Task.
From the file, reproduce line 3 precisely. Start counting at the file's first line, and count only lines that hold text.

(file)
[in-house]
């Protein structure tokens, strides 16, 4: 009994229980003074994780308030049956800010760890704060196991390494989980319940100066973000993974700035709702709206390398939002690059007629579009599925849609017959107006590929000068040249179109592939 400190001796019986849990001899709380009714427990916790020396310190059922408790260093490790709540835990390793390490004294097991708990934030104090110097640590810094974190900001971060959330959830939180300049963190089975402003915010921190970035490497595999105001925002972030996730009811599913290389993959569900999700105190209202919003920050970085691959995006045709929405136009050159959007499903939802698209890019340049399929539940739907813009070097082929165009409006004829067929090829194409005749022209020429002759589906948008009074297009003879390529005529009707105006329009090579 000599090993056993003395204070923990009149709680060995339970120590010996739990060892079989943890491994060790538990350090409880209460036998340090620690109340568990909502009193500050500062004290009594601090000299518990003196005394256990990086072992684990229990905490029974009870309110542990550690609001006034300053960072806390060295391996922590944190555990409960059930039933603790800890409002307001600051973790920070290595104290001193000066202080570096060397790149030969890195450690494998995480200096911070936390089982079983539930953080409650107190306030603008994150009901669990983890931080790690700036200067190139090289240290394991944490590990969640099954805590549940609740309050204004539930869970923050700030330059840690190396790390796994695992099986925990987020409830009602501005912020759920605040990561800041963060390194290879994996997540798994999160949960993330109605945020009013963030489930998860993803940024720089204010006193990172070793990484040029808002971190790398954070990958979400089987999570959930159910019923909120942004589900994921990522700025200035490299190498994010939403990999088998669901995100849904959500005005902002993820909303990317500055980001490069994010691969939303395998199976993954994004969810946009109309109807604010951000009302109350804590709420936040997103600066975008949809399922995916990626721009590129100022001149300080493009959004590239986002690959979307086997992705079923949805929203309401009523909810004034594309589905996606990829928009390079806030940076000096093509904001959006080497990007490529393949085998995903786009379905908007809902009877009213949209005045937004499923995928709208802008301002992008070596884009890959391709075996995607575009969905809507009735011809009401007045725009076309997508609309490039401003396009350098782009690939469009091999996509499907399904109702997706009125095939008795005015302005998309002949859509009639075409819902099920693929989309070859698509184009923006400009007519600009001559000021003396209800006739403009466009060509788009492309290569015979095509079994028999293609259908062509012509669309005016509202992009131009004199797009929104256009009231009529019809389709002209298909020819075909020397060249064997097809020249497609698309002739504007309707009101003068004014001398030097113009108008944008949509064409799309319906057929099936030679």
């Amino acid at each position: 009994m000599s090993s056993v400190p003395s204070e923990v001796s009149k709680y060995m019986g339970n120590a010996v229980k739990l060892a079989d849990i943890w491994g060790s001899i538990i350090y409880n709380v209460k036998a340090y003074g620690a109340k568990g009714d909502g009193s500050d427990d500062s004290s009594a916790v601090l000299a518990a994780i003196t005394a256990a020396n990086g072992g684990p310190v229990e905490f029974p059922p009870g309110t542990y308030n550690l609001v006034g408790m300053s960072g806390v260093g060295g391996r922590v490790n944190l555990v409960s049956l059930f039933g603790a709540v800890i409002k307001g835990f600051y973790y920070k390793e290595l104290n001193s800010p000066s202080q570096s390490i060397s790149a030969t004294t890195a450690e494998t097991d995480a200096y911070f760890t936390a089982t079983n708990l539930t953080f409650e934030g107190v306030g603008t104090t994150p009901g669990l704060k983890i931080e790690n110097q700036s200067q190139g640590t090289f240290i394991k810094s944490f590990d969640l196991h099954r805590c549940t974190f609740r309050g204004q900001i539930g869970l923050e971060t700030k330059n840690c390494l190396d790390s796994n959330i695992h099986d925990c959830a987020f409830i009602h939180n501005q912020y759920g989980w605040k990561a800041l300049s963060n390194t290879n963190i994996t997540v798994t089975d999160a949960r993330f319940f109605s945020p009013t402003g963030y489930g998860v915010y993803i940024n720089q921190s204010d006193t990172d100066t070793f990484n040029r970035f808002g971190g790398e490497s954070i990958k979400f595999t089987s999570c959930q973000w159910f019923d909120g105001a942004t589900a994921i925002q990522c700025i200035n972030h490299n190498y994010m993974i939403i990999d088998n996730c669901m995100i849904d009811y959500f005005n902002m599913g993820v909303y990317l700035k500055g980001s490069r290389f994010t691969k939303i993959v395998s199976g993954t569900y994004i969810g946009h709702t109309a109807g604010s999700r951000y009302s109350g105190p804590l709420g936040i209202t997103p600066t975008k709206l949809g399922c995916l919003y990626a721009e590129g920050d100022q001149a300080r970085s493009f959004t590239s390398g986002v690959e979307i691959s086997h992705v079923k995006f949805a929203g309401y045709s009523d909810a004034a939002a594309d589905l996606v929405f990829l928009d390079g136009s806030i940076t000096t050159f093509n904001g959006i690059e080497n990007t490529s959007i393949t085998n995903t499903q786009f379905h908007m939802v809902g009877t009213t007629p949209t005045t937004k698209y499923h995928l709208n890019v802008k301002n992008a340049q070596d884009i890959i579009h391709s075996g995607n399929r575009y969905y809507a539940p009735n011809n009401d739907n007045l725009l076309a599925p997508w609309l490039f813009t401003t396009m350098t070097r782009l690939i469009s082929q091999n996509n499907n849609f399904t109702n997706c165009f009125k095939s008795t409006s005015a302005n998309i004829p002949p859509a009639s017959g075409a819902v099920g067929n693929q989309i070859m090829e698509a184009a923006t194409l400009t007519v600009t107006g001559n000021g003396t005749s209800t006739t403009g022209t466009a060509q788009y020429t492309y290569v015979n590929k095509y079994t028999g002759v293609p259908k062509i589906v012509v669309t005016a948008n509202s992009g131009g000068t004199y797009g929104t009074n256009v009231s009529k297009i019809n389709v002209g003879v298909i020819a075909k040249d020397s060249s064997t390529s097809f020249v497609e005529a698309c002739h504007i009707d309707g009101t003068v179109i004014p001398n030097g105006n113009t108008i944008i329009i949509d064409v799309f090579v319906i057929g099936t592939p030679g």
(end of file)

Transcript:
């Amino acid at each position: 009994m000599s090993s056993v400190p003395s204070e923990v001796s009149k709680y060995m019986g339970n120590a010996v229980k739990l060892a079989d849990i943890w491994g060790s001899i538990i350090y409880n709380v209460k036998a340090y003074g620690a109340k568990g009714d909502g009193s500050d427990d500062s004290s009594a916790v601090l000299a518990a994780i003196t005394a256990a020396n990086g072992g684990p310190v229990e905490f029974p059922p009870g309110t542990y308030n550690l609001v006034g408790m300053s960072g806390v260093g060295g391996r922590v490790n944190l555990v409960s049956l059930f039933g603790a709540v800890i409002k307001g835990f600051y973790y920070k390793e290595l104290n001193s800010p000066s202080q570096s390490i060397s790149a030969t004294t890195a450690e494998t097991d995480a200096y911070f760890t936390a089982t079983n708990l539930t953080f409650e934030g107190v306030g603008t104090t994150p009901g669990l704060k983890i931080e790690n110097q700036s200067q190139g640590t090289f240290i394991k810094s944490f590990d969640l196991h099954r805590c549940t974190f609740r309050g204004q900001i539930g869970l923050e971060t700030k330059n840690c390494l190396d790390s796994n959330i695992h099986d925990c959830a987020f409830i009602h939180n501005q912020y759920g989980w605040k990561a800041l300049s963060n390194t290879n963190i994996t997540v798994t089975d999160a949960r993330f319940f109605s945020p009013t402003g963030y489930g998860v915010y993803i940024n720089q921190s204010d006193t990172d100066t070793f990484n040029r970035f808002g971190g790398e490497s954070i990958k979400f595999t089987s999570c959930q973000w159910f019923d909120g105001a942004t589900a994921i925002q990522c700025i200035n972030h490299n190498y994010m993974i939403i990999d088998n996730c669901m995100i849904d009811y959500f005005n902002m599913g993820v909303y990317l700035k500055g980001s490069r290389f994010t691969k939303i993959v395998s199976g993954t569900y994004i969810g946009h709702t109309a109807g604010s999700r951000y009302s109350g105190p804590l709420g936040i209202t997103p600066t975008k709206l949809g399922c995916l919003y990626a721009e590129g920050d100022q001149a300080r970085s493009f959004t590239s390398g986002v690959e979307i691959s086997h992705v079923k995006f949805a929203g309401y045709s009523d909810a004034a939002a594309d589905l996606v929405f990829l928009d390079g136009s806030i940076t000096t050159f093509n904001g959006i690059e080497n990007t490529s959007i393949t085998n995903t499903q786009f379905h908007m939802v809902g009877t009213t007629p949209t005045t937004k698209y499923h995928l709208n890019v802008k301002n992008a340049q070596d884009i890959i579009h391709s075996g995607n399929r575009y969905y809507a539940p009735n011809n009401d739907n007045l725009l076309a599925p997508w609309l490039f813009t401003t396009m350098t070097r782009l690939i469009s082929q091999n996509n499907n849609f399904t109702n997706c165009f009125k095939s008795t409006s005015a302005n998309i004829p002949p859509a009639s017959g075409a819902v099920g067929n693929q989309i070859m090829e698509a184009a923006t194409l400009t007519v600009t107006g001559n000021g003396t005749s209800t006739t403009g022209t466009a060509q788009y020429t492309y290569v015979n590929k095509y079994t028999g002759v293609p259908k062509i589906v012509v669309t005016a948008n509202s992009g131009g000068t004199y797009g929104t009074n256009v009231s009529k297009i019809n389709v002209g003879v298909i020819a075909k040249d020397s060249s064997t390529s097809f020249v497609e005529a698309c002739h504007i009707d309707g009101t003068v179109i004014p001398n030097g105006n113009t108008i944008i329009i949509d064409v799309f090579v319906i057929g099936t592939p030679g």